We aren’t election pundits - we wouldn’t want to even try. But the mood on the ground certainly didn’t give us any reason to believe there was significant discontent. Compared to the mood after the Jakarta governor’s election in 2017 - when there was a palpable sense of discontent especially among the conservative business groups - the atmosphere on the ground this time was one of contentment. Camp Jokowi is strongly in the lead, with election day less than 2 months away (17 April), and the business lobby which traditionally backed the conservative (Prabowo) over the liberal (Jokowi) has flipped sides.

Hot off the press just this week was a snippet from a presidential debate (link to the video in Bahasa on CNN here) during which Jokowi asks Prabowo about his thoughts on Unicorns. The stumbling response, eventually asking to clarify if it was a reference to the “online-online” ones (rather than offline, physical unicorns) made the rounds on Indonesian social media, underscoring what many see as a disorganised opposition. Fingers crossed.

Go-Jek workers riding their unicorns through the streets of Jakarta.

Go-Jek workers riding their unicorns through the streets of Jakarta.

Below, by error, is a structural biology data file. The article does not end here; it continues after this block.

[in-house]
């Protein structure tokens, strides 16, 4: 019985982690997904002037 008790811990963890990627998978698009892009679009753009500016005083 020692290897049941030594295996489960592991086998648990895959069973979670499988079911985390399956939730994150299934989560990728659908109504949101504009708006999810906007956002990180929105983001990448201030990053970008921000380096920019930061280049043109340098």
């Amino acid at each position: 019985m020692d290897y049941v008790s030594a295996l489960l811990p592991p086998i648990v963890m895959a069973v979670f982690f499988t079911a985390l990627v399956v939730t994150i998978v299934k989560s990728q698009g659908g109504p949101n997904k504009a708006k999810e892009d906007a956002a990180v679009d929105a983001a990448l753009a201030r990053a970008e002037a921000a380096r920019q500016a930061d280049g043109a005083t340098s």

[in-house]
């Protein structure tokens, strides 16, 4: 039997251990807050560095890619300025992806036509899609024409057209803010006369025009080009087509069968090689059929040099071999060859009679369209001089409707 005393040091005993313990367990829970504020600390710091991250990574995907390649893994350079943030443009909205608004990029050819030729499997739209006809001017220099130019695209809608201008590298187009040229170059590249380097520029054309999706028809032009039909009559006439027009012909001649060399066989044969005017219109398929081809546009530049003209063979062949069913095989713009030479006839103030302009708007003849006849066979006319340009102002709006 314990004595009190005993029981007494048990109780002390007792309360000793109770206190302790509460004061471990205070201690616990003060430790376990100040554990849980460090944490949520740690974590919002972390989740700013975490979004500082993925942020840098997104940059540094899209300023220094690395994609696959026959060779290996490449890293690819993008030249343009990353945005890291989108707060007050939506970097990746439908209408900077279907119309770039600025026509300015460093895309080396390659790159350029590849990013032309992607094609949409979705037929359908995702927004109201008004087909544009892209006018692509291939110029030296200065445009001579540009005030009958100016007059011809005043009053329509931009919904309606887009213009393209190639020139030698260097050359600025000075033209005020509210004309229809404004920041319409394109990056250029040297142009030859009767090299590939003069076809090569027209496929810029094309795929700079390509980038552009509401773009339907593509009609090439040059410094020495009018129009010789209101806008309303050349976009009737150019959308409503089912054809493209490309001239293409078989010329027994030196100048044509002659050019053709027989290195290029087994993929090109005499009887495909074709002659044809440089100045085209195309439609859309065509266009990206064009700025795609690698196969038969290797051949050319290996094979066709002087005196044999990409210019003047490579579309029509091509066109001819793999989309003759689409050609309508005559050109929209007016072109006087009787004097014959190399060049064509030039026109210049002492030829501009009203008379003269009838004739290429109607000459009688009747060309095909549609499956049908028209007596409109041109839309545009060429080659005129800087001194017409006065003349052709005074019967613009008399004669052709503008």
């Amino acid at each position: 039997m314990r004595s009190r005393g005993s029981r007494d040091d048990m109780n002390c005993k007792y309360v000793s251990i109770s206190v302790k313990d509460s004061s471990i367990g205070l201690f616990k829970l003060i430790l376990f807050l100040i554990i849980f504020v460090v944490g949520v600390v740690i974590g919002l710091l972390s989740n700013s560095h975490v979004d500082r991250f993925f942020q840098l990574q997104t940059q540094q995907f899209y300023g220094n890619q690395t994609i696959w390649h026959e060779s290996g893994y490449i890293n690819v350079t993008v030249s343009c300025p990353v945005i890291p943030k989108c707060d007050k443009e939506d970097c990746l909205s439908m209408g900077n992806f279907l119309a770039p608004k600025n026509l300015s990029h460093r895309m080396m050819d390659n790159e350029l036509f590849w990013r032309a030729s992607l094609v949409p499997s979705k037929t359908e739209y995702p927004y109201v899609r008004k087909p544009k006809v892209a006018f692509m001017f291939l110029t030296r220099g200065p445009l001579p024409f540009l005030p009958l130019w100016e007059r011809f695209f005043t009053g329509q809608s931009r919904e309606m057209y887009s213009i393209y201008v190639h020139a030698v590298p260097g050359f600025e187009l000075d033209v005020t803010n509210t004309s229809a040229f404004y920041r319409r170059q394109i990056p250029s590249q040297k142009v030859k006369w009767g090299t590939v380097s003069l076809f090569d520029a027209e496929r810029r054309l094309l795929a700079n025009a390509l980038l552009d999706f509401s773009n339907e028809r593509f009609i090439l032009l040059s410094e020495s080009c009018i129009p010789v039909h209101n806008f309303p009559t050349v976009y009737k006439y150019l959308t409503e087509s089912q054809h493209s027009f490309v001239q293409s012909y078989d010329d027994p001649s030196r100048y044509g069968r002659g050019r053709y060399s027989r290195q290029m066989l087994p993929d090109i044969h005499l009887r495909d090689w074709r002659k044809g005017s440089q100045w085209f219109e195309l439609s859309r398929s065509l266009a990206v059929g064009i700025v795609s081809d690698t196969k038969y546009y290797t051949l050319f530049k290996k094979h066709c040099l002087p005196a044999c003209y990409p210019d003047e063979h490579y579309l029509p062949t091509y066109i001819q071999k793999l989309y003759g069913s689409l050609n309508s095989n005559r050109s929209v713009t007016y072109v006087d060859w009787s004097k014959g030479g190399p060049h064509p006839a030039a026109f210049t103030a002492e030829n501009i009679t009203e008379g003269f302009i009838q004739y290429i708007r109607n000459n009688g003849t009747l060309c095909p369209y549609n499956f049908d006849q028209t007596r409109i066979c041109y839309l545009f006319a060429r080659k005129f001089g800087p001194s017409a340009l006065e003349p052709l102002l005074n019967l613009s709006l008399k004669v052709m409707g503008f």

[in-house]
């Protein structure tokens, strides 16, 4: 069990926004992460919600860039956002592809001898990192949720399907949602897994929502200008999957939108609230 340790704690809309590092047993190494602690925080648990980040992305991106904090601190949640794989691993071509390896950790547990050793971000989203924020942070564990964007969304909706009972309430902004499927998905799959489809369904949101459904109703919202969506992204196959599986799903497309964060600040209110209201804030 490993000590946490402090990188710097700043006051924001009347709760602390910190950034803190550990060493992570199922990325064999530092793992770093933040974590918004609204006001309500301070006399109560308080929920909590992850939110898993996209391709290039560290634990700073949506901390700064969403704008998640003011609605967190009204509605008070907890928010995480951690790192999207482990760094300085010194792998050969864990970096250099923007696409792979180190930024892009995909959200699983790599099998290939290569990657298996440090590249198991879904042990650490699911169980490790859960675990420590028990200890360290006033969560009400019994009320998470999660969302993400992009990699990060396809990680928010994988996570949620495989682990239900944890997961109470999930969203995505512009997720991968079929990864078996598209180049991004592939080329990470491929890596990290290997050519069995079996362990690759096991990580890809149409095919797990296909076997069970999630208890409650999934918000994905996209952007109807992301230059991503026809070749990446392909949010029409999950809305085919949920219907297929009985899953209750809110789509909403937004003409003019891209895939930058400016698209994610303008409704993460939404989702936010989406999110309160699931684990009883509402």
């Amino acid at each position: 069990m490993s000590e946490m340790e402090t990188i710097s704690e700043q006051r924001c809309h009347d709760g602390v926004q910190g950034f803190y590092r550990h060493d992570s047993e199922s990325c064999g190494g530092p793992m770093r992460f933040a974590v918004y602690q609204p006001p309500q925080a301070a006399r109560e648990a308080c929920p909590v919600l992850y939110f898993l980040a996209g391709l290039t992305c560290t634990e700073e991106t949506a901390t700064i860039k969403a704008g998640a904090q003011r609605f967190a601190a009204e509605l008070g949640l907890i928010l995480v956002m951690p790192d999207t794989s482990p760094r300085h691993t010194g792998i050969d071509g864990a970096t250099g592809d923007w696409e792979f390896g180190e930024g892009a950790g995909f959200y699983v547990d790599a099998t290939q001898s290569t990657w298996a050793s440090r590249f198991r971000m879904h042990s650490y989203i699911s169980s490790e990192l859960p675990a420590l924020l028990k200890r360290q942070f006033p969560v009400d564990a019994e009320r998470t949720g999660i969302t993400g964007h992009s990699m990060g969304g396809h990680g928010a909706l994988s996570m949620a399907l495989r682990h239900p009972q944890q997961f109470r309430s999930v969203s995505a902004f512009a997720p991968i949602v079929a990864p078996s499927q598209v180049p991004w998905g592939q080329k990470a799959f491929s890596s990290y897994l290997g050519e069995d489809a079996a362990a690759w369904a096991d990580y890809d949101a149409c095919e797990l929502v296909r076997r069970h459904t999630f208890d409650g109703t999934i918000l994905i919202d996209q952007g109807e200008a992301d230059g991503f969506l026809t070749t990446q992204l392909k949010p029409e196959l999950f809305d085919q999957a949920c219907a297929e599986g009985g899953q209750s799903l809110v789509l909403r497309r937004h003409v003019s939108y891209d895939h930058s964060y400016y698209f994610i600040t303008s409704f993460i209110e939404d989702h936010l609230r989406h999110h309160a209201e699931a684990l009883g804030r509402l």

Unicorns make a good segue into our second observation: that Indonesia is not a follower, but rather a leader in the region when it comes to fintech.

Indonesia is already home to prominent headline unicorns like e-commerce giant Tokopedia (US$5.9bn valuation Series G), Ride hailing and payments provider Go-Jek (US$8.6bn at Series F) and Expedia-backed online travel gateway Traveloka (US$4.1bn most recent valuation), to name a few. Additionally, it is the largest market for regional heavyweights like Shopee (part of US-listed, Tencent-backed SEA Limited) and Singapore-based Grab, itself worth north of US$10bn following its most recent round.

 

The joy of a unicorn-filled Jakartan traffic jam explained by Three Body Capital CEO, David Cunio.

 

These companies attain their scale and valuations not by coincidence. Indonesia’s market size matters, with 141m out of 264m of the country’s population living on the main island of Java itself, giving these service companies a critical mass of demand to cater to. But size isn’t everything. Indonesian startups have shown an amazing ability to innovate and adapt to local conditions, rather than simply copy-pasting business models out of the playbooks of Silicon Valley or the Chinese internet giants.

For example, Go-Jek built its business out of something that was uniquely southeast asian: motorbike taxis. On that base they built payments and services offerings that catered to Indonesia-specific practices (e.g. dealing on whatsapp, paying by bank transfer and getting a Go-Jek rider to deliver the purchased goods), supplying the infrastructure for the unbanked to access payment and transactionary facilities in the process, including allowing Go-Jek riders to act as deposit takers (cash for Go-Jek credit), circumventing the lack of banking infrastructure and bank account penetration outside urban areas in their very own way.